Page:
Project on Creative Practices Beyond Borders: Arts Interaction, Sonic Diaspora, Performativity Exchange

Award Holder

Professor John Hutnyk

Higher Education Institute

Centre for Cultural Studies, Goldsmiths College, University of London

The Beyond Text network Grant Project "Project on Creative Practices Beyond Borders: Arts Interaction, Sonic Diaspora, Performativity Exchange" is a series of six week-long workshops, comprised of speakers, seminars and other exchanges, over the next two years. These workshops will be held in London, Berlin and Copenhagen and focus on sound, film and theatre - transnationality, borders and activism. Those involved include Clandestino music festival Gotebourg, Re:Orient theatre Stockholm, Migrant Media London, scholars and activist-practitioners from Kolkata, India, and colleagues from InterArts Berlin FU and Copenhagen Doctoral School in Cultural Studies.

The first Laboratory of the Beyond Text project will be on Sonic Diaspora and will be held in London 3-8 November 2008. Workshops will include David Graeber on the sound of protest; Les Back on the Art of Listening; considerations of the border and philosophy, crisis, periphery and frontier, streets, porousness and location; and presentations by Clandestino, Music in Detention and others. Further workshops are scheduled for February 09 in Berlin, November 09 in Copenhagen.

Our project engages with creative practices across a number of borders, in geographical, conceptual, disciplinary and genre terms. We are interested in addressing questions of media change, social mobility and creative collaboration (eg. at international art festivals and biennales), paying particular attention to border-crossings and transcultural engagement (joint work, media linkings, transfers, recontextualisations). We pursue this insofar as border crossings in several senses have creative, economic and social implications for new visual, aural and dynamic cultural debates. Conceptually, we are interested in performitivity, transgression, affect, aesthetics, inclusion/exclusion, precarious lifestyles, labour, the economics and materials of creative practice, adventure, dissonance, inspiration. We will develop this through a network of research scholars and through laboratory work that draws on collaborative cross border affiliations among what we will call a multitude of creative vernacular cosmopolitanisms.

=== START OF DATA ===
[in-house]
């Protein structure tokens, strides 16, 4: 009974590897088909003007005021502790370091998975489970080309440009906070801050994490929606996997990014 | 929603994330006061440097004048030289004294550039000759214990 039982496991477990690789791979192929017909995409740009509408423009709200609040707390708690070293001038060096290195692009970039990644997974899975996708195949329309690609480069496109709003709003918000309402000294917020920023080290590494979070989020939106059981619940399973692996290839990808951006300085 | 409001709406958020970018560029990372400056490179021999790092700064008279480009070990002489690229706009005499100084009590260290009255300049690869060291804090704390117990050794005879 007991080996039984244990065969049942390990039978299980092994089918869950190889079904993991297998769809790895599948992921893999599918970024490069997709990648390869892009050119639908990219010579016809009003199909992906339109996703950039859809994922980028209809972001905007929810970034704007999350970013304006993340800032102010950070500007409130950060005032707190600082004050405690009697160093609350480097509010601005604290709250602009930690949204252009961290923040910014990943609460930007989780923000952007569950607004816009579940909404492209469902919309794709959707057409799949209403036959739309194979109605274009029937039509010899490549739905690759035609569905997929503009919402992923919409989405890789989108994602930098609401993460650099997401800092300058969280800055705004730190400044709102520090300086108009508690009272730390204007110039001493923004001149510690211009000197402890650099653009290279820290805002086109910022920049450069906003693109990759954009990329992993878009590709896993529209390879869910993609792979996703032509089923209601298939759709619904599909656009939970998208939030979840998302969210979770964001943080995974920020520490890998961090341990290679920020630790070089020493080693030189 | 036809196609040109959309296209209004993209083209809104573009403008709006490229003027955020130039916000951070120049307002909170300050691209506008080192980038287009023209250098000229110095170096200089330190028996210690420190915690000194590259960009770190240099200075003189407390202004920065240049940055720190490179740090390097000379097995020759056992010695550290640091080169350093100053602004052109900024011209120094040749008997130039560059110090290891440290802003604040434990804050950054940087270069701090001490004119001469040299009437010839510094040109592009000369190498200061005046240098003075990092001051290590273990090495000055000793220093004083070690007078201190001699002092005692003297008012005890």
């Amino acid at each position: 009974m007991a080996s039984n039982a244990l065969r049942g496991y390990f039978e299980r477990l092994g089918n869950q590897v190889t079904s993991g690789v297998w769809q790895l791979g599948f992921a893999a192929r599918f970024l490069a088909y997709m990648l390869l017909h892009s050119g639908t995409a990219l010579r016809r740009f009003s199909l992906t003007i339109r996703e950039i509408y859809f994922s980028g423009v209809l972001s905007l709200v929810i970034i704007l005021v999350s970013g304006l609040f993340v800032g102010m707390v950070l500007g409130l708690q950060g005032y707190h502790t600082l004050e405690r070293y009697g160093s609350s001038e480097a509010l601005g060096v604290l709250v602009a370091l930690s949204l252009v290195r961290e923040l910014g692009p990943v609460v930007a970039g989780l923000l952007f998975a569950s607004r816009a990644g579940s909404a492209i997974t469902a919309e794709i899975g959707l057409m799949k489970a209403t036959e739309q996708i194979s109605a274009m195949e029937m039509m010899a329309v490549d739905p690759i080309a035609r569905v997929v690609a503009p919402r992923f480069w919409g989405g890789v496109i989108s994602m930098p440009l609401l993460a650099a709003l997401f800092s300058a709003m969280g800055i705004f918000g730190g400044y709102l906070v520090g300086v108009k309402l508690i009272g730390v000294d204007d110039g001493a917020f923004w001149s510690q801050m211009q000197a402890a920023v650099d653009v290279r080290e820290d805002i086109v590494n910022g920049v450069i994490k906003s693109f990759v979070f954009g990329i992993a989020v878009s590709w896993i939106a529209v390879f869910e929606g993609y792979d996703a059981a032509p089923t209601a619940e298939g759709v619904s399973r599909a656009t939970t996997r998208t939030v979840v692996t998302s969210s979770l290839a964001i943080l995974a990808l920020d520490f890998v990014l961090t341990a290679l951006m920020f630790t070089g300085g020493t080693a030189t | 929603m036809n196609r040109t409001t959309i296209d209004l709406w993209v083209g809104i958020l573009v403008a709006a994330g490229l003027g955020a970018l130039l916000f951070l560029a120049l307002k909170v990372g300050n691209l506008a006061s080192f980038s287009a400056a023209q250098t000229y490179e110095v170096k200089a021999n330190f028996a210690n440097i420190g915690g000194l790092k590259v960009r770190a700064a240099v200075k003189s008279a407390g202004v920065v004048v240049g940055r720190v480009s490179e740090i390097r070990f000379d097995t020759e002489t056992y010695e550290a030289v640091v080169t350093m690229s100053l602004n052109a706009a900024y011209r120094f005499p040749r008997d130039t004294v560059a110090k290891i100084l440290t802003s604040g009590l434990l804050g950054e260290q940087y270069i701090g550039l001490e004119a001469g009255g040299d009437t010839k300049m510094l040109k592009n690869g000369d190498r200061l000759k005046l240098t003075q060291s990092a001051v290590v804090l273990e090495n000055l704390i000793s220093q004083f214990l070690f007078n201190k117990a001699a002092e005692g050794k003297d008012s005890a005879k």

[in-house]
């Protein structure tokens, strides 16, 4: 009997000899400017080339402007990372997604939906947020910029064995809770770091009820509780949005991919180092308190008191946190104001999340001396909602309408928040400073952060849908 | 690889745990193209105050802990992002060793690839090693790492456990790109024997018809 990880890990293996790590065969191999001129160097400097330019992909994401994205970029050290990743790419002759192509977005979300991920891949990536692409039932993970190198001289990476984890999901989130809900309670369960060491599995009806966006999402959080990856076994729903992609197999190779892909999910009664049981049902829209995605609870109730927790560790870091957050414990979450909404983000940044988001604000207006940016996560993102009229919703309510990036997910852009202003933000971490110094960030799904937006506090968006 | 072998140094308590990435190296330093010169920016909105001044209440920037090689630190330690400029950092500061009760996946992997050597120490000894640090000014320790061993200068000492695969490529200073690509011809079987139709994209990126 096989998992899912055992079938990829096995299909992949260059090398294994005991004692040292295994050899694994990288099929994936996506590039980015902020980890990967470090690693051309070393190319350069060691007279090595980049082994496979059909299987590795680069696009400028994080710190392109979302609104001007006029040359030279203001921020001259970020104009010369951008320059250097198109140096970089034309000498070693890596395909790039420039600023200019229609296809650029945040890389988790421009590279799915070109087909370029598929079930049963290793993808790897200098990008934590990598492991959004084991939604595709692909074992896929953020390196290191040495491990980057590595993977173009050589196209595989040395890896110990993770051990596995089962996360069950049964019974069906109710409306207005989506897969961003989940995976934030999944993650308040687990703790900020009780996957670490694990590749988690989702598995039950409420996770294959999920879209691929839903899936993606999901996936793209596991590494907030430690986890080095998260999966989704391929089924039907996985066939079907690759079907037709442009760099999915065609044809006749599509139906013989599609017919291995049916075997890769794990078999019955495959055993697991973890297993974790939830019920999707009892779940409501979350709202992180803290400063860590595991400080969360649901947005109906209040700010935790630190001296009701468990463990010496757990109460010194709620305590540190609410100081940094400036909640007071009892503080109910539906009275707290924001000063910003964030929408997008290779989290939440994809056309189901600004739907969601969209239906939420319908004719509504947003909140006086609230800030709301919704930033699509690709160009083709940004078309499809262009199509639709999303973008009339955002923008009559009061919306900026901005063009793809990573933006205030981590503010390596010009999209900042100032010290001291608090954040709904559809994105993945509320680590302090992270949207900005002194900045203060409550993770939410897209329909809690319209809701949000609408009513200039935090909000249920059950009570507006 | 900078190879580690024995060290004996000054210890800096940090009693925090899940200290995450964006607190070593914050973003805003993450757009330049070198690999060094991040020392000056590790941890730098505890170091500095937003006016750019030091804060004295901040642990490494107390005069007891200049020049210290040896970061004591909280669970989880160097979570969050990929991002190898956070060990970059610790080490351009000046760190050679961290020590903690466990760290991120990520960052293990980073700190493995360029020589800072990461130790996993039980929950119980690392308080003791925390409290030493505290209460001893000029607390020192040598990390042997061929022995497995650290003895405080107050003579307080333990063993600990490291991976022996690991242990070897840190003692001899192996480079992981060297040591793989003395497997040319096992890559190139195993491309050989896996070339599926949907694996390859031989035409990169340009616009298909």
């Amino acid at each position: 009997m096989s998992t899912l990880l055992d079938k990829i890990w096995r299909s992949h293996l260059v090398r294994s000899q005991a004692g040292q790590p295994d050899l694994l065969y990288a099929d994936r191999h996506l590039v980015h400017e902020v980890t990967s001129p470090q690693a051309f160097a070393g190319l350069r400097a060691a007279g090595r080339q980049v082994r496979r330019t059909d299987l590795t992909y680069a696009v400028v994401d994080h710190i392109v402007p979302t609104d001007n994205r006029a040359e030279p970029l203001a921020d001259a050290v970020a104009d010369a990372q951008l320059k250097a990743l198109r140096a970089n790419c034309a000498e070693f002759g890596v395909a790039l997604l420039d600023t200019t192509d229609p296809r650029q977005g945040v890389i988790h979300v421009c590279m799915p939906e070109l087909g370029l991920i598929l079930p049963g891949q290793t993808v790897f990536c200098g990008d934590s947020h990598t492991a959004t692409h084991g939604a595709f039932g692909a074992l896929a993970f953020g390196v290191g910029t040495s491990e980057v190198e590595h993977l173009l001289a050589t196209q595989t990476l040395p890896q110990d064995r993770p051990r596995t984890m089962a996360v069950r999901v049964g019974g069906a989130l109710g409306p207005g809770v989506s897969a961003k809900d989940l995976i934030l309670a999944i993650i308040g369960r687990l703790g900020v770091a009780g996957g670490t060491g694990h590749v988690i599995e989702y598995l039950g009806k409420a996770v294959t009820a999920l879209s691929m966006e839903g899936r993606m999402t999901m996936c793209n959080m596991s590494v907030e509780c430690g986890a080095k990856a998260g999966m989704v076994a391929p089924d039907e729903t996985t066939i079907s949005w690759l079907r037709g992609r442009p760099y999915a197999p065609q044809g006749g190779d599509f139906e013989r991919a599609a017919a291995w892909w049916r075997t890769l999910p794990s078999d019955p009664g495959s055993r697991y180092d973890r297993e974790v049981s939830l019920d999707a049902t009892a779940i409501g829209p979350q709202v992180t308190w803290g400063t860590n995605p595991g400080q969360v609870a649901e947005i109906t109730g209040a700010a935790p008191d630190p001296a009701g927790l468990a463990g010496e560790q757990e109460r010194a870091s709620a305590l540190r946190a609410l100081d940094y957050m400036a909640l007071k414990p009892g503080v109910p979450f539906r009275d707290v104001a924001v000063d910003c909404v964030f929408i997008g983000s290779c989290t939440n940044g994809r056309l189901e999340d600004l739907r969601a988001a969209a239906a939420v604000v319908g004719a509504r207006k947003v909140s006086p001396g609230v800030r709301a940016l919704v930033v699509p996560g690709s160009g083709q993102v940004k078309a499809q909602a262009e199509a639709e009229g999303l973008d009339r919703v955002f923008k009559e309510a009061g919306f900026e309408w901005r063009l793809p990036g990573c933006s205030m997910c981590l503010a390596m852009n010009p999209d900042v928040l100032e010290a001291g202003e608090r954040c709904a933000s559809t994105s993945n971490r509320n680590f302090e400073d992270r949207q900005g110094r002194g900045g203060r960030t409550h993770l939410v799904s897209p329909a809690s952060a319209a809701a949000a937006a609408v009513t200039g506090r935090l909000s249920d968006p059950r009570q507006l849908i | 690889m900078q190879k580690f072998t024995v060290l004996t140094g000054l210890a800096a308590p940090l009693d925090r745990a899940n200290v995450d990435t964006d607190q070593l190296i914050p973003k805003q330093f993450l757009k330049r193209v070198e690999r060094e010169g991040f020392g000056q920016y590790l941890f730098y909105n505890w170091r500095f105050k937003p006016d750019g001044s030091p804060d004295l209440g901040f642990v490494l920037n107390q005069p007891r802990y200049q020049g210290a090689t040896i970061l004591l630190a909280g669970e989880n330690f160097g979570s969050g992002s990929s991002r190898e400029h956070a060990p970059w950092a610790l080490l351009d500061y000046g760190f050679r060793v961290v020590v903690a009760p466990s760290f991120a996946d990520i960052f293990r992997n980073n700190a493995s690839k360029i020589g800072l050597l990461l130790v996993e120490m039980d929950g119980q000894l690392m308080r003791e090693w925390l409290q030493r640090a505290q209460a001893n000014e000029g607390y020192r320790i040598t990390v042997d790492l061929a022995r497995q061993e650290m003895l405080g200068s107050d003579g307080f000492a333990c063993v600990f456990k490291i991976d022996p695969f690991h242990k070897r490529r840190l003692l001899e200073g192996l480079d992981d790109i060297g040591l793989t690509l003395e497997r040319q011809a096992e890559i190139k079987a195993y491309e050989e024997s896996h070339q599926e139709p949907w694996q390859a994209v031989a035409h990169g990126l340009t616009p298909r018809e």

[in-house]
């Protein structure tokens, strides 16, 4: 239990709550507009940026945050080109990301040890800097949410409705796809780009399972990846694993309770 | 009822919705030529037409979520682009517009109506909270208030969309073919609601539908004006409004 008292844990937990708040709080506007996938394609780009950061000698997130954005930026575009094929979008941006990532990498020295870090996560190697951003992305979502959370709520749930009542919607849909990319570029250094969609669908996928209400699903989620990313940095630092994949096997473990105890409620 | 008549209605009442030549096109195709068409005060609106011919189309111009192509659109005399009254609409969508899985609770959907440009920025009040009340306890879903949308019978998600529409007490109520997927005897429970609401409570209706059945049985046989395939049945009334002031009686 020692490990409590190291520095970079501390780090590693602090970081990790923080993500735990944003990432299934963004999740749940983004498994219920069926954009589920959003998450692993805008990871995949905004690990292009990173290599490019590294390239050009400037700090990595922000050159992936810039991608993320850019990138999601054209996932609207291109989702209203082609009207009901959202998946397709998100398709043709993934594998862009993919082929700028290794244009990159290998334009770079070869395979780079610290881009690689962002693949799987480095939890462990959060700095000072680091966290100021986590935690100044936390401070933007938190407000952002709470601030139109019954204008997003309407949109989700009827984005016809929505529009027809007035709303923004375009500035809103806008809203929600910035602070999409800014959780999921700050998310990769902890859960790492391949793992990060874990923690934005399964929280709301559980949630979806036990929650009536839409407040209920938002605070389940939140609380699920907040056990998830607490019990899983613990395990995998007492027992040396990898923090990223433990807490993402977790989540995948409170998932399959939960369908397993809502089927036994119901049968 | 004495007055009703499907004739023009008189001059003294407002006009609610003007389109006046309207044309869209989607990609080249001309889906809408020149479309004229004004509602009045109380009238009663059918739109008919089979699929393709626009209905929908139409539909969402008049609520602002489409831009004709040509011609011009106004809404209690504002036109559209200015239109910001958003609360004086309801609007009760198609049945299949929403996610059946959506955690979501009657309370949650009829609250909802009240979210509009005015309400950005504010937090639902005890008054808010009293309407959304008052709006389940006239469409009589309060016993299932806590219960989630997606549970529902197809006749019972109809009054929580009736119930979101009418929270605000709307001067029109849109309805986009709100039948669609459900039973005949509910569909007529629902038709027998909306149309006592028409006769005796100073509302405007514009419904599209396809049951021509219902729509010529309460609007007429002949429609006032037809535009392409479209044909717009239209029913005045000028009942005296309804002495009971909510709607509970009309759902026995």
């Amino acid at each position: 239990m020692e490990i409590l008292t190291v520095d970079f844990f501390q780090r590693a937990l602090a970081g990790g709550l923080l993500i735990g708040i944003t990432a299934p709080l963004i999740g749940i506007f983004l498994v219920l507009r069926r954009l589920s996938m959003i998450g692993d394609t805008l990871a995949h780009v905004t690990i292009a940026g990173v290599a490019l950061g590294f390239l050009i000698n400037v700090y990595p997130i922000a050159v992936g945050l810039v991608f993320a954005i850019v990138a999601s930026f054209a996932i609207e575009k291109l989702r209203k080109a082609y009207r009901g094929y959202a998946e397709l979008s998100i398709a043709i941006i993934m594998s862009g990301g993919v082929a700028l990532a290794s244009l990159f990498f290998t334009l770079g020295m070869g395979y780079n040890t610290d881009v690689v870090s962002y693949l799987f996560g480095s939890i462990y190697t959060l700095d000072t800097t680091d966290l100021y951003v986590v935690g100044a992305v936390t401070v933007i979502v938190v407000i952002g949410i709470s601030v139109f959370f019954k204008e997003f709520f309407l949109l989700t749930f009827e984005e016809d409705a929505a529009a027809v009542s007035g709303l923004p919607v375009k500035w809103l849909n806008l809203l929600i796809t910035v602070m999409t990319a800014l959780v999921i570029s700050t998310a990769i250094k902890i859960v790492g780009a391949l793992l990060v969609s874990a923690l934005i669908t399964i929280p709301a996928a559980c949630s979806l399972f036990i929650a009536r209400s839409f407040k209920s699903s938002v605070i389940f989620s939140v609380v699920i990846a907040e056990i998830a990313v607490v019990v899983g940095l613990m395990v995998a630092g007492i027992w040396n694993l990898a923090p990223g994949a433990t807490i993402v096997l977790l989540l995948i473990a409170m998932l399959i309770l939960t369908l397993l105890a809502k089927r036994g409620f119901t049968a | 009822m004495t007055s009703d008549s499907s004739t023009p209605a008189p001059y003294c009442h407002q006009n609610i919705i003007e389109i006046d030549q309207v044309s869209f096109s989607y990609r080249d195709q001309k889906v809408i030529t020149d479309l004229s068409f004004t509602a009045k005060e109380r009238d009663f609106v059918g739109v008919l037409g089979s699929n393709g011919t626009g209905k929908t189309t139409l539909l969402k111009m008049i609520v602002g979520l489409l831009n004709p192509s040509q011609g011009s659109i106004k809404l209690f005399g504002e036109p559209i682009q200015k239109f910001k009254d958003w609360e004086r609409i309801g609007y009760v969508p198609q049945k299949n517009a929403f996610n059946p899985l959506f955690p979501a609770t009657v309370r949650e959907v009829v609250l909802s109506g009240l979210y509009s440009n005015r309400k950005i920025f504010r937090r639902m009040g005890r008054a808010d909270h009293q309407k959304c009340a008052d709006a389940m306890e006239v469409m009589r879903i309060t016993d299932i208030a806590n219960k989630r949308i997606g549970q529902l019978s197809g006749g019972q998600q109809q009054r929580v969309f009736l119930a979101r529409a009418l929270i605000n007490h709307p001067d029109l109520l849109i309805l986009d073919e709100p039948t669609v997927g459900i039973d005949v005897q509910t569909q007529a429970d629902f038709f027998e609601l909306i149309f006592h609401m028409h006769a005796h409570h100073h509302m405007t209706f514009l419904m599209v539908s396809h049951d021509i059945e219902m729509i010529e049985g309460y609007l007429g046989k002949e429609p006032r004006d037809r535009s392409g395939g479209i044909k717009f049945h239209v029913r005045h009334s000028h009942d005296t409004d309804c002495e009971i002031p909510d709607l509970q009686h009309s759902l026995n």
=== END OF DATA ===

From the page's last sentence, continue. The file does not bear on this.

We want to put researchers with Border experience (Europe, Berlin, India, Bengal) into active movement around our theme, so this project takes up questions of creative and cultural practice that are aural, visual and performative in a primary and structuring way. Starting from a critique of linearity and the hegemony of text, this initiative occurs in the context of challenges and changes impacting the creativity of the Arts, as part of the movement-oriented conception of a creative cosmopolitanism that is insurgent world-wide today. We suggest that creative practices thought of as movement provoke a radical challenge to the traditional boundaries between, and conceptualisation of, previously more stable textual formations in academic frameworks, genres, forms, and media. What is great about this idea is that we see communication as a space that is a dynamic contact zone, a place of transformation, of transgression and innovation. In painting, photography, performance, radio, cinema, video and design, new dynamics and ideas offering seemingly dangerous cross-border innovations promise to forge a new scholarship of movement, creativity and excitement. The border crossing innovations established in this contact zone offer much that is worthy of examination and development.

For further information please visit our website.

Theatre Border BerlinOne of the dinners at our first Network meeting (the Sonic Border workshop). This was the one Emile liked best. Holding him is Hanna, then going round the table, Hanna’s friend, James, Mathias, Teivo, Nath, Johannes and Emile’s mum Tara.Border Documents: CopenhagenThe CPH:DOX tent in CopenhagenWonderful Copenhagen

Arts & Humanities Research Council: Each year the AHRC provides approximately £100 million from the Government to support research and postgraduate study in the arts and humanities, from archaeology and English literature to design and dance. In any one year, the AHRC makes approximately 700 research awards and around 1,000 postgraduate awards. Awards are made after a rigorous peer review process, to ensure that only applications of the highest quality are funded. Arts and humanities researchers constitute nearly a quarter of all research-active staff in the higher education sector. The quality and range of research supported by this investment of public funds not only provides social and cultural benefits but also contributes to the economic success of the UK. See Arts & Humanities Research Council website.